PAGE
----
Defying Google Maps, Studio Arhoj sends would-be visitors on a treasure hunt to find it: Set on the harborfront of Islands Brygge, the studio sits tucked back from a stately stone façade, through an arcade and two courtyards, up a nondescript staircase on the leftmost corner of the cobblestoned quad. The only clue the spritely studio lives within the vicinity of the moving GPS dot: A neon sign of its smiley-face logo.
Studio Arhoj rewards treasure seekers with a working wonderland: plywood racks teeming with sip and slurp cups, dripping pen holders and wide-eyed ghosts; a wall of decorative pearls (one loyal collector buys a pearl with every paycheck); bookshelves lined with yuki vases and limited-edition familia figurines. The open-concept store flows into the studio, inviting visitors to peak at the process.
Refreshingly, the Studio Arhoj crew is as twinkly as their wares. Busy mixing glazes and dipping mugs, Production Manager Pia Ager Bruun still stops to greet guests with a warm hej, an easy hospitality that extends to the tour led by Joe Cooper, International Sales and Digital Manager—a Mainer who joined the team as an avid Studio Arhoj collector. A close-knit group of 10, everyone participates in production in some form (though Joe is on prohibition from high-fire glazing having botched a batch), and because most staffers are trained designers, experimental product development remains a high priority. As does conviviality: Playful banter flows freely, especially when founder Anders Arhoj emerges from a meeting. A quick comparison of Copenhagen’s winter with Jackson’s makes Anders claim an imagined nook by the fire, book and hot cocoa in tow, far from the subzero slopes. Nothing athletic, he jokes.
Much like the treasure hunt to find the studio, the story of Studio Arhoj traces a winding route: Anders moved to Tokyo to study Japanese and founded a graphic design studio there in 2005. Only after moving back to Denmark did he discover his desire to pair Japanese culture with Scandinavian simplicity through ceramic design. “Ceramics were kind of a twist of fate upon his return,” Joe says.
After years of development, Anders established Studio Arhoj in 2013 with an eye to infuse color into the Danish design sea of black and white. He set up shop in a former envelope factory—a space the studio soon outgrew, precipitating a move around the block into an artillery warehouse made warren-like by the former occupants (a law firm then language school). Knocking down walls, they created an airy space at times too bright, with shades necessary come summer. Growth has compelled the studio to expand once again; last month, they claimed the fourth four of their building for operations and shipping.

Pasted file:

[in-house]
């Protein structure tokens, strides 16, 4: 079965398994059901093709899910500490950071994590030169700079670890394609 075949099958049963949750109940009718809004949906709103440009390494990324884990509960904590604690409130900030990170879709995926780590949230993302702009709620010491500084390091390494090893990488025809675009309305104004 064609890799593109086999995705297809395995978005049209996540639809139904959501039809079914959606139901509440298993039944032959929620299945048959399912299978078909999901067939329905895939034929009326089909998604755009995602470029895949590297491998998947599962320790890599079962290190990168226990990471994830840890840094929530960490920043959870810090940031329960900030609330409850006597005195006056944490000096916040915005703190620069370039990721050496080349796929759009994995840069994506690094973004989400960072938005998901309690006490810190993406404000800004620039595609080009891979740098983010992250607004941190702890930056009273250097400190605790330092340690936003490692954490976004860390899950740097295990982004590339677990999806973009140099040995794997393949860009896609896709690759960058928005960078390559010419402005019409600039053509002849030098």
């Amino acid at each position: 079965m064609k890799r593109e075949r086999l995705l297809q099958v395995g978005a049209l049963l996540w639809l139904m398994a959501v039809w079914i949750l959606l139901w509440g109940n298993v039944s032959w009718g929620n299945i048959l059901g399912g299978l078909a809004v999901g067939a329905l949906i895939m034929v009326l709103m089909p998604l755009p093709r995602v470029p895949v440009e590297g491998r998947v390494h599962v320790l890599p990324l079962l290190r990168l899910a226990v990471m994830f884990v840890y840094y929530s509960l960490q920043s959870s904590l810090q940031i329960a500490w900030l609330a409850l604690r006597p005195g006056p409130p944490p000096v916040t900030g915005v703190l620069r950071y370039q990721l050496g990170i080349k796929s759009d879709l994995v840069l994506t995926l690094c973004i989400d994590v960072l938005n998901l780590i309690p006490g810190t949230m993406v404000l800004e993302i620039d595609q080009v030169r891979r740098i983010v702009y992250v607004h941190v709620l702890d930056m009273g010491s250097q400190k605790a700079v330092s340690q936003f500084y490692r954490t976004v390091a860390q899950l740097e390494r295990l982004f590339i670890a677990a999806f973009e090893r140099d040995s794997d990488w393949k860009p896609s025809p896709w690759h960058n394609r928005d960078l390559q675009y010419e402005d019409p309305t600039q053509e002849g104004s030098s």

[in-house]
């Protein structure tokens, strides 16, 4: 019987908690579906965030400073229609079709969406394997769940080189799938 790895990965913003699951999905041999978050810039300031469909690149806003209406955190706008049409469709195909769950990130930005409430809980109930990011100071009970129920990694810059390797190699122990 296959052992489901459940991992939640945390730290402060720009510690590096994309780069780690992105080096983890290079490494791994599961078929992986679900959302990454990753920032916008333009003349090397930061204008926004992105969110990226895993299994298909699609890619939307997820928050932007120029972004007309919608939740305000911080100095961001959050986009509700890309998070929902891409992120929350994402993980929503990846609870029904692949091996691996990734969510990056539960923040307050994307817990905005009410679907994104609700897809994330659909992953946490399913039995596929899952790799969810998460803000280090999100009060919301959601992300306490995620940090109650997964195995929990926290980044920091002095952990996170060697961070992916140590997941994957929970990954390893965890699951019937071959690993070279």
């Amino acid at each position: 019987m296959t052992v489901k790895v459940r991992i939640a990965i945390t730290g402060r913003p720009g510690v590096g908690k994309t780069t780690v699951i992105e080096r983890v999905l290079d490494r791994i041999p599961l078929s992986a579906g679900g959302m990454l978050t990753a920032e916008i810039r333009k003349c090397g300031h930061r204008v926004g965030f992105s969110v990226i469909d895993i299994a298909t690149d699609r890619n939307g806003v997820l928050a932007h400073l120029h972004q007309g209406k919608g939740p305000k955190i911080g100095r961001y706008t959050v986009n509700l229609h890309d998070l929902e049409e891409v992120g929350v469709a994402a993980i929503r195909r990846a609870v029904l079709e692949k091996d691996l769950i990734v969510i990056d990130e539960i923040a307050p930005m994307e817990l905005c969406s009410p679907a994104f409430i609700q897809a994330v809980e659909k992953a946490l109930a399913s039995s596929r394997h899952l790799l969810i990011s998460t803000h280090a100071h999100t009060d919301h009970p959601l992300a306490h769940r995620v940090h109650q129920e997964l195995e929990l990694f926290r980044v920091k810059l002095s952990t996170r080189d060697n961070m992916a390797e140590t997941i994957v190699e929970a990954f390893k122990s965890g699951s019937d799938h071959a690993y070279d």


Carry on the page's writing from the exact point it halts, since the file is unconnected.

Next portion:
As this bildungsroman suggests, business is brisk, with Studio Arhoj items found in 200 stores worldwide and a long waiting list of prospective vendors. Careful curators, they pick retailers according to aesthetic kinship and relative proximity—someone shouldn’t wander three doors down and find more Studio Arhoj goods. “We try to work with nice people who care about the product,” Joe says.
Now, the creative process can stretch its legs across the second floor. An entire wall stocks finished vessels, each labeled with detailed instructions, down to the seconds spent in the kiln, particularly important when trying to nail a precise drip. A lot of time is spent experimenting with glazes—mixing raw minerals and tweaking recipes to find new molten patterns, a wily process mastered by Production Assistant Morten Dyrsø. “There are so many happy accidents,” Anders says. Every color concoction gets a unique name—American Toad, Fluffy Unicorn, Lava Lamp. Some products—like the beguiling ghosts—take as long as a month to make (three firings, distinct steps for glazing then painting).
At its core, Studio Arhoj remains committed to artistic exploration: eschewing 3D printers, everything is born by hand. A concept may begin as a drawing by Anders and then evolve with Potter Stig Larsen at the wheel. The character of the piece comes to life through collaboration, and then extends to the customers themselves. More than souvenirs, a Studio Arhoj item speaks to the personality of the person who picked it up and chose to make it part of their home. It speaks to their willingness to recognize a genuine, handmade moment amid the consumer noise. “When you choose one of our products, it says something about you,” Anders says. Something real and rewarding. Like the experience of visiting the studio itself.
Find a selection of Arhoj ceramics at Persephone Supply and in both Persephone and Picnic cafes.